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Blood, Bones, & Butter: The Inadvertent Education of a Reluctant Chef by Gabrielle Hamilton []



Hailed as “the best memoir by a chef ever” by Anthony Bourdain, and a NY Times Notable Book in 2010, this unusual memoir follows the life of Gabrielle Hamilton, now chef/owner of Prune in NYC. It is unusual in that Hamilton is such a good writer, and seemingly holds nothing back, allowing us to see the bad and ugly along with the good.
The quality of her writing is partially explained with her MFA from the University of Michigan, an experience she relates in ambivalent terms, “It’s a tired reading style…it attaches more importance to the words than the words themselves — as they’ve been arranged, could possibly sustain, and it gives poets and poetry a bad name. Which is not what I came to graduate school for; I want to forever admire poets.”
The bad and the ugly includes her wayward youth and relationship with her family after her parent’s divorce. How she develops from a lost girl to opening an award-winning restaurant in New York and a marriage with an Italian doctor (and his family), is a compelling story, with lots of detail of the food along the way, that never feels like it bogs down the story.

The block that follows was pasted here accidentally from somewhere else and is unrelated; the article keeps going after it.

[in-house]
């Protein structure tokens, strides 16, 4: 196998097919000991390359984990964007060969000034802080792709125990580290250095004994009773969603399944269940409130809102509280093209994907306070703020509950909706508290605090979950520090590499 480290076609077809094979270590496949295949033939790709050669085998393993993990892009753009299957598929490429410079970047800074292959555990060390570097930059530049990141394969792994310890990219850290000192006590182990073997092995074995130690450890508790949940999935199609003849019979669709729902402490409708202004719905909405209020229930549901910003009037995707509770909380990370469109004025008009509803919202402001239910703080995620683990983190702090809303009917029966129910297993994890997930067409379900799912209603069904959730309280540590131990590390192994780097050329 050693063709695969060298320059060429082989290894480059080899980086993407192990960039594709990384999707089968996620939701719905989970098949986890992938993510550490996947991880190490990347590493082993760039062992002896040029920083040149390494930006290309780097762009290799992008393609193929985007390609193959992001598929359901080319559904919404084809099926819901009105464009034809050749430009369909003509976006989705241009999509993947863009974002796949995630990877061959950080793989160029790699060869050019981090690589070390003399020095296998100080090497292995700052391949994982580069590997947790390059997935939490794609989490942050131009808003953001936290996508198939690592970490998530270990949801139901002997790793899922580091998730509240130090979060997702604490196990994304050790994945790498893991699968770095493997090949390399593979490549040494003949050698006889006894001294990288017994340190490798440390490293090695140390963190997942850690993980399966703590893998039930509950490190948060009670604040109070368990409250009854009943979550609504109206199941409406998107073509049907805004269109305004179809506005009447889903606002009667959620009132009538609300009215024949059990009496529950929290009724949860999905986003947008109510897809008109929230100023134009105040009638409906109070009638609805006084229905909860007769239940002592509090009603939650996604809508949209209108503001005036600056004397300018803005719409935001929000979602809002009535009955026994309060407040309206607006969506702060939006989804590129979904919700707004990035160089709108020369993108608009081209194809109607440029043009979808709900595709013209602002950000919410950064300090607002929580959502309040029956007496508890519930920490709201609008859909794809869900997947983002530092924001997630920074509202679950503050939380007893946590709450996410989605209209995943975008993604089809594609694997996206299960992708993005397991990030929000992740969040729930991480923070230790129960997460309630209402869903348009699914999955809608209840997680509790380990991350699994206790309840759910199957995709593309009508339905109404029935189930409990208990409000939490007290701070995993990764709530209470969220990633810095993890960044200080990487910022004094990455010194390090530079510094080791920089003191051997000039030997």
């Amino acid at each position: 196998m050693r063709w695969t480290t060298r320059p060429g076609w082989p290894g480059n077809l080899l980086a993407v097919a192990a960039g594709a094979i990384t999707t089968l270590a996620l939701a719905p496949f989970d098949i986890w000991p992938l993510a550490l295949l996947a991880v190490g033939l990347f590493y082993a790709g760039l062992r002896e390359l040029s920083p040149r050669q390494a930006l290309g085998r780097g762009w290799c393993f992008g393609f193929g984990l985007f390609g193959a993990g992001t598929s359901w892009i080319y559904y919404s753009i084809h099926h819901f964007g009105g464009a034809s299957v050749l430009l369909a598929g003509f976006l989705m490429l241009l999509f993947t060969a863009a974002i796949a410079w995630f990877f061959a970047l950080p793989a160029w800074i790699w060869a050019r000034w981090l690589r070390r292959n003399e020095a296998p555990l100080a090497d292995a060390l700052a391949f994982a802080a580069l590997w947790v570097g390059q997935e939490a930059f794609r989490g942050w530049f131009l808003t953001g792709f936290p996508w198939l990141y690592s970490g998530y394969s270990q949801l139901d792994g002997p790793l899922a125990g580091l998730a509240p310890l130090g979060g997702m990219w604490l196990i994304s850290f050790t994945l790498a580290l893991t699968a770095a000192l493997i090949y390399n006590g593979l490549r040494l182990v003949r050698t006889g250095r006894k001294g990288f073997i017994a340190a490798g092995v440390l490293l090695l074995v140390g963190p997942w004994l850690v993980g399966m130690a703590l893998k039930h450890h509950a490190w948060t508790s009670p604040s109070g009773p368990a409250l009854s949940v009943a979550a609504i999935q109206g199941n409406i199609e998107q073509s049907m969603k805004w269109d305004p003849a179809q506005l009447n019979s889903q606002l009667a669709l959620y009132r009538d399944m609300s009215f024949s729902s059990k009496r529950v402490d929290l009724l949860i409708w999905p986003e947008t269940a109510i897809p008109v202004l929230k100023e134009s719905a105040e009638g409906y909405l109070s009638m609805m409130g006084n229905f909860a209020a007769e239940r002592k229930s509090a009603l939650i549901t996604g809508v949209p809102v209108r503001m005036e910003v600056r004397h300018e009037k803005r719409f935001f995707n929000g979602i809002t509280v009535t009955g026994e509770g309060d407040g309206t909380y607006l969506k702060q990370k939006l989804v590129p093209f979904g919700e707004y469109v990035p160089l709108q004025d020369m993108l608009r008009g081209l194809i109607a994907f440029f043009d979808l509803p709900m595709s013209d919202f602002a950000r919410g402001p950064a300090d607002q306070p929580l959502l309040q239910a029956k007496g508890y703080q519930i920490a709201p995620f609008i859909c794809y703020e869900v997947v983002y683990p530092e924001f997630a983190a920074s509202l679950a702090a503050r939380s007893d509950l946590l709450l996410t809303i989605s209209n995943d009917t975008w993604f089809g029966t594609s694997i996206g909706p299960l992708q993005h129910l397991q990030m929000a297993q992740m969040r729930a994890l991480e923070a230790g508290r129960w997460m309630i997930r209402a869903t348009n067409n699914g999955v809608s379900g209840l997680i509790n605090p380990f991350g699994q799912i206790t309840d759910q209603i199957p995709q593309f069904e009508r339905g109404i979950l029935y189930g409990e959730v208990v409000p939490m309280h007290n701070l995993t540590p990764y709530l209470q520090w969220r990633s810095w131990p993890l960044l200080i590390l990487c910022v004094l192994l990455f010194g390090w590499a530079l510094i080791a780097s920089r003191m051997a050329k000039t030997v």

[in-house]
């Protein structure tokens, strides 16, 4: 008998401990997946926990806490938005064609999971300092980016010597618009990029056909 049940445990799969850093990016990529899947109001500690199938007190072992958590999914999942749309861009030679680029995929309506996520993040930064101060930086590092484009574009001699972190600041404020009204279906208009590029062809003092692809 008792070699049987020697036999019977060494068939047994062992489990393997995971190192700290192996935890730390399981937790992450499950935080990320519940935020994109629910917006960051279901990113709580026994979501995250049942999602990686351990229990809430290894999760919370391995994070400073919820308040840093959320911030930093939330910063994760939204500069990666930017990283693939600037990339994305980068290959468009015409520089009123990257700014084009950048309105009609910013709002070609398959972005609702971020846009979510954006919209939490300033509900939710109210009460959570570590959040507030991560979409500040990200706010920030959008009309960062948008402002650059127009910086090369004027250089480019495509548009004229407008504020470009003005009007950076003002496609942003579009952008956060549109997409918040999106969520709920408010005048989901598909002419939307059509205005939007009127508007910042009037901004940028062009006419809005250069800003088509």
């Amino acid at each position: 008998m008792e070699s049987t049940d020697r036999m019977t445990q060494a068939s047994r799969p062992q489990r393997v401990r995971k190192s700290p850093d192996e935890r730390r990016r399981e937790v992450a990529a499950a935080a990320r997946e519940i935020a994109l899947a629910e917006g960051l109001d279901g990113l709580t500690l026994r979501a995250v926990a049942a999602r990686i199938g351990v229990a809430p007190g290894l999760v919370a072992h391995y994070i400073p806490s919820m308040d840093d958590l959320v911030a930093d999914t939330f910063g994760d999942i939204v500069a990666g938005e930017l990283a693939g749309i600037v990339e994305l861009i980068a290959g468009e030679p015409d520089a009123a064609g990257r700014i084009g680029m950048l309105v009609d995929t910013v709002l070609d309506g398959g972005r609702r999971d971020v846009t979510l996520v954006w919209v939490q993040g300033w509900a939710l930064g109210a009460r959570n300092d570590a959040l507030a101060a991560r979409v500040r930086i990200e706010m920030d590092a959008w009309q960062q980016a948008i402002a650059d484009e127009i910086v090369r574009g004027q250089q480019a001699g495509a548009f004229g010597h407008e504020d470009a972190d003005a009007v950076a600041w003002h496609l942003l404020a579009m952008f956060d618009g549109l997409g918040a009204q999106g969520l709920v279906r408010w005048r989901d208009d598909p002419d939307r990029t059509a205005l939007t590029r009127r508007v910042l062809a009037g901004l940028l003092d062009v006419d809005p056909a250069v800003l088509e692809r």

And here, as a treat to celebrate my last day before continuing on my journey, when we drove to the coast, past fields of shooting asparagus and trees about to burst forth, and we stopped finally at the water’s edge in St. Malo- here are platters of shellfish pulled that very morning from the sea-langouste, langoustines, moules, crevetted, huitres, bigorneaux, coques. These are the pearl-tipped hat pins stuck into a wine bottle cork for pulling to the meats of the sea snails. The tide ran out, and the fishing boats slumped in the mud attached to their slack anchors like leashed dogs sleeping in the yard. The particular smell of sea mud went up our nostrils as we slurped the brine from the shells in front of us, so expertly and neatly arranged on the tiers.

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